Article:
1. On the assumption that it was a realistic possibility that a torque stripe was incomplete or applied to a dirty or greasy surface in a manner that permitted the horizontal section of the stripe to rotate with the bolt and thereby create a deceptive appearance of bolt security, it might have been concluded that Robinson owed a duty of care to take reasonable care to avoid that risk eventuating. It might also have been considered that Robinson breached its duty of care by failing to include a direction in the Manual that flex plate bolts be checked with a torque wrench at each 100 hourly inspection. But, since the Manual was adequate to cover possibilities (1), (2) and (4), and it was not established that possibility (3) was any more likely to have occurred than any of the other possibilities, it could not be concluded that the breach of duty in failing to provide for possibility (3) was causative of the crash[28].
  2. Counsel for Mr McDermott argued to the contrary that, if there had been a requirement in the Manual to verify the torque of the flex plate bolts with a torque wrench during 100 hourly inspections, it was probable that that requirement would have been complied with. Thus, regardless of which of possibilities (1) to (4) in fact occurred, it was apparent that it was Robinson’s breach of duty in failing to require that the bolts be re-torqued which caused the crash.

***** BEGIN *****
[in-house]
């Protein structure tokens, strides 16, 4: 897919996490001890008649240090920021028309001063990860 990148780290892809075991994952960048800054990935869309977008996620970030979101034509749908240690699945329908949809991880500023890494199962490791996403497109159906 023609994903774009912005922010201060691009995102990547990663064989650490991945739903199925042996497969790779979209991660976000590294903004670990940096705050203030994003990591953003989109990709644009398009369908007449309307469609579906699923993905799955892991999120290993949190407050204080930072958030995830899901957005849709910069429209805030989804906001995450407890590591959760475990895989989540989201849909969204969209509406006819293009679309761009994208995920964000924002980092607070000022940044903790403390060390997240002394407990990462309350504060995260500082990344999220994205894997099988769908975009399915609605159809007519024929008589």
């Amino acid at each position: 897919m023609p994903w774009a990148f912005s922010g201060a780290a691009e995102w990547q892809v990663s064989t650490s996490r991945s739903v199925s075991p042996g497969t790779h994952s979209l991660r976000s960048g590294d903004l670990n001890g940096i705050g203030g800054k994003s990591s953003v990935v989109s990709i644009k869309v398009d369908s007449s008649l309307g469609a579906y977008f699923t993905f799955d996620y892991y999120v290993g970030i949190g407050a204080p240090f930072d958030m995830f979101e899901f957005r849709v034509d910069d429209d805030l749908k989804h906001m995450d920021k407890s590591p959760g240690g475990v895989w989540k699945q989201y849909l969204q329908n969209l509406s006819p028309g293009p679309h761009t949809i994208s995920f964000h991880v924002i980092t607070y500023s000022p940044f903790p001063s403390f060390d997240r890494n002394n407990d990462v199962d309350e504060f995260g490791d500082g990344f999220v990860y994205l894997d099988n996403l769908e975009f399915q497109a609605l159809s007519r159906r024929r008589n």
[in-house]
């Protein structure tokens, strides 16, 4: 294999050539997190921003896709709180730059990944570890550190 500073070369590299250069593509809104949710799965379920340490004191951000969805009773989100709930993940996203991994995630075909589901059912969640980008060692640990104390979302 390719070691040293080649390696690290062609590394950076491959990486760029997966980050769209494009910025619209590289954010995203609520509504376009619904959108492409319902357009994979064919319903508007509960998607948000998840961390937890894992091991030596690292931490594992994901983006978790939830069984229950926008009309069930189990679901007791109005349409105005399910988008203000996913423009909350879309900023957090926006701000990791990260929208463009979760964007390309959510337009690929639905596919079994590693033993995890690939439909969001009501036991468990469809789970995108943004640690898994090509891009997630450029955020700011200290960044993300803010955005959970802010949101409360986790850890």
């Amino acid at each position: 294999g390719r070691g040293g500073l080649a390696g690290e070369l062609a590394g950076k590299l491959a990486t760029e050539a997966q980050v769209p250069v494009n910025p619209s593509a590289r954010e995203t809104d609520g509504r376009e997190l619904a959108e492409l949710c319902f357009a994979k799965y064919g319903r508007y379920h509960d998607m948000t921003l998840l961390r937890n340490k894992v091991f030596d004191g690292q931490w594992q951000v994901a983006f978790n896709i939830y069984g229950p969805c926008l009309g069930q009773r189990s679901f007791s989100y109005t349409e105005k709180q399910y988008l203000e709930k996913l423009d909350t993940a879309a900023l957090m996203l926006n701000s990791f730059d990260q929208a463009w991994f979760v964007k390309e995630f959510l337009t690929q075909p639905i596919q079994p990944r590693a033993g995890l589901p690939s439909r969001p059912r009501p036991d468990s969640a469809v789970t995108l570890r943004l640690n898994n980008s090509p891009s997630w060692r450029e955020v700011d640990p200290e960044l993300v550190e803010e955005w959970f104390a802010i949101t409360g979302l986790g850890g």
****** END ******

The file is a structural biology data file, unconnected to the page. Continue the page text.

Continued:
3. That argument should be rejected. Essentially, it amounts to saying that, if a manufacturer recommends a simple procedure adequate for detection of a fault that in fact occurs, but does not recommend a more sophisticated procedure necessary to detect not only the fault that in fact occurs but also another fault that was a foreseeable possibility but that did not in fact occur, and, as a result of the user failing to adhere to the recommended procedure, the fault that in fact occurs is not detected, the manufacturer should nonetheless be held liable to the user for the consequences of the user’s failure to discover the fault that in fact occurs. The logic of that is hardly self-evident.